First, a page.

Sunday, August 30, 2009

Cambridge: Massachusetts or England?

Context. In photography, cropping out the context can transport a scene in time and space. In movie making, we know that the shots are framed to crop out the suspended microphones, crew members and other equipment. Placing old cars on a cobblestone street with period buildings can transport you in time to the 1930s or ‘40s. Toronto is frequently used for city shots, as its urban architecture is similar to that found in many US cities.

Cropping the surrounding buildings from a photograph of a garden in the city may give the impression of being in the country. It’s what you leave out that often defines the shot.

Here in Cambridge, the campus of Harvard University features many architectural styles that illustrate the school’s English roots. Cropping out the busy streets of the city (with obvious American cars and signs), produces scenes that could as easily be encountered in England as in Massachusetts.

Above and below: Scenes from the Divinity School.

Above and below: scenes from Harvard Yard.

Below it's the Charles River, not the Thames. But the Weeks Footbridge would be equally at home over either river. Some high rise towers in the background hint this is an American scene.

Below, this Harvard hall could be right out of a London scene, perhaps with Peter Pan leading the children out of the dormer window to Never Land. The US style traffic signal and sign say otherwise.

Tuesday, August 25, 2009

Waterscapes Along the Charles River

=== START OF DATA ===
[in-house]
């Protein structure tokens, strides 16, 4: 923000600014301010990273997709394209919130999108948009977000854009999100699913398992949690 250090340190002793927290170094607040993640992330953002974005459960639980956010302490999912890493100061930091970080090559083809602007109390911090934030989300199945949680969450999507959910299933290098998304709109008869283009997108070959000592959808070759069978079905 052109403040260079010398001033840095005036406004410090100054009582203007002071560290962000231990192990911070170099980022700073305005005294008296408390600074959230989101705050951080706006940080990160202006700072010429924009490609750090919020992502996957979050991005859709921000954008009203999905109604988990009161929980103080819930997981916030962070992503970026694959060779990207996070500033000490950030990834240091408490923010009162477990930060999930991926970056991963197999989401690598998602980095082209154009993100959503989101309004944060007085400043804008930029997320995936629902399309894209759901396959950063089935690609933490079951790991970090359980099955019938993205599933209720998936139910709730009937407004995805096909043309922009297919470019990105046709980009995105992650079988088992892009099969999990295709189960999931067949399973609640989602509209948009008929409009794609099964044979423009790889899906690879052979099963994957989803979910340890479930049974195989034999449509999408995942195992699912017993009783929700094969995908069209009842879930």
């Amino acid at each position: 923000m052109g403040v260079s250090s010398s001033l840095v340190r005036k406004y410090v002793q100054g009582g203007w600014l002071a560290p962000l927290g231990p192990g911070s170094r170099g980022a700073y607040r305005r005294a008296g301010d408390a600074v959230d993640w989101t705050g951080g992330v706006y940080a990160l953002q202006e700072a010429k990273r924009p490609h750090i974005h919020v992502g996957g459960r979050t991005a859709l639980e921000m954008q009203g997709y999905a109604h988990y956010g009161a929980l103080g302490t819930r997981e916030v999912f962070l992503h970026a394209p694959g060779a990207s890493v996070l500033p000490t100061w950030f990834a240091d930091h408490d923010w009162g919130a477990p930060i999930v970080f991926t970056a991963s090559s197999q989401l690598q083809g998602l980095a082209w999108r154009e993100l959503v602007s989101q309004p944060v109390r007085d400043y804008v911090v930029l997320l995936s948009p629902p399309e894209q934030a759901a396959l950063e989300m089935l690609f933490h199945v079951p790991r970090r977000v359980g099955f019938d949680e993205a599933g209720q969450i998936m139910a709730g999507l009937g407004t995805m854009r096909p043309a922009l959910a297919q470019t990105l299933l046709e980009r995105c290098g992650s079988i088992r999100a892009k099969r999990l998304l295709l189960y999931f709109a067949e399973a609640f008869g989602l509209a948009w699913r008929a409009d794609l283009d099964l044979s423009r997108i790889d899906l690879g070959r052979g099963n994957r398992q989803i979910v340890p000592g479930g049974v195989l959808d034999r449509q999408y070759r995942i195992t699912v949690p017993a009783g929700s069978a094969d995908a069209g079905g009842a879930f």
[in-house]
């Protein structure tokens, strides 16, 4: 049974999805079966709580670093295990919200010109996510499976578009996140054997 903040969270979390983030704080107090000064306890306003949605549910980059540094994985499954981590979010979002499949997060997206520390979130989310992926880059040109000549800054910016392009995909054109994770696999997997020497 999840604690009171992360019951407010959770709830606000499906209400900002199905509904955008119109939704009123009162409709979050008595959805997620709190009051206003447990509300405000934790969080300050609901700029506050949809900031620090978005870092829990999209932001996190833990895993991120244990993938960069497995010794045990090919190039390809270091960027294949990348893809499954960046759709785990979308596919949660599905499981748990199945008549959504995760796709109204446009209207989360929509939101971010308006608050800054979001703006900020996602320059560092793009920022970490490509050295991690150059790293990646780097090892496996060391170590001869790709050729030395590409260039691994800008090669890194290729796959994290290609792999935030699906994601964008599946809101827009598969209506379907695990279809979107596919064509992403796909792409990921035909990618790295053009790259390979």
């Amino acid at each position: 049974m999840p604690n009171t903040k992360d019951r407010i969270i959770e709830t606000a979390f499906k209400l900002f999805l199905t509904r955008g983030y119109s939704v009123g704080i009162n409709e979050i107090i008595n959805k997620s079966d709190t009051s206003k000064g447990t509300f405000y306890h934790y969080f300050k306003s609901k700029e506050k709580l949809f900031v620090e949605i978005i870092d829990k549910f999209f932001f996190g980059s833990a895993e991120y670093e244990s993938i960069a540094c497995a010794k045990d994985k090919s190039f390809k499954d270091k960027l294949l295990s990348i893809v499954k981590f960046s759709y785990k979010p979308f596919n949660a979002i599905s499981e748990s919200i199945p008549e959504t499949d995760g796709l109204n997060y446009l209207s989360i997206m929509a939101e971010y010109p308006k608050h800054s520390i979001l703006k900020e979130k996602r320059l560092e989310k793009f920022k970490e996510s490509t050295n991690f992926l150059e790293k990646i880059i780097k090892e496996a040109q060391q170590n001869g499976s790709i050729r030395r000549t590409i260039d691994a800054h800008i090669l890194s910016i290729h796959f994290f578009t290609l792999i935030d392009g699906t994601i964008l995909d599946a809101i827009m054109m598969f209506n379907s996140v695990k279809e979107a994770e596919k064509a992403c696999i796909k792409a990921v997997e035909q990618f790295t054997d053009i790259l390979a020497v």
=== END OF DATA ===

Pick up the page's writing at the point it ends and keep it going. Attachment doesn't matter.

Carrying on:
The Charles River provides a surprisingly great variety of waterscape backdrops to the urban fabric of palates of greater Boston. The classic view of the Charles Basin includes the Hatch Shell and the Boston skyline. Yet a short 10-mile bike ride along the riverbank pathway system rewards you with a variety of vistas.

Below: marshes line the north bank in this view from the Brighton section of Boston.

Above: a willow tree on the Esplanade near Back Bay is silhouetted by a Marsh sunset.

Below: a month later, a woman and child relax under a different willow tree on the south bank in Watertown.

Above: One of my favorites is a view into the sunset at Charles Station on the Longfellow Bridge. Taken only a few hundred yards from the Hatch Shell, this view is something you will never see on a post card. I just love the warm, yellow backlighting of the setting sun (eclipsed by the light pole).

Below: The falls at Watertown, framed by the wonderful spring palate of leafing trees on a warm Saturday in April.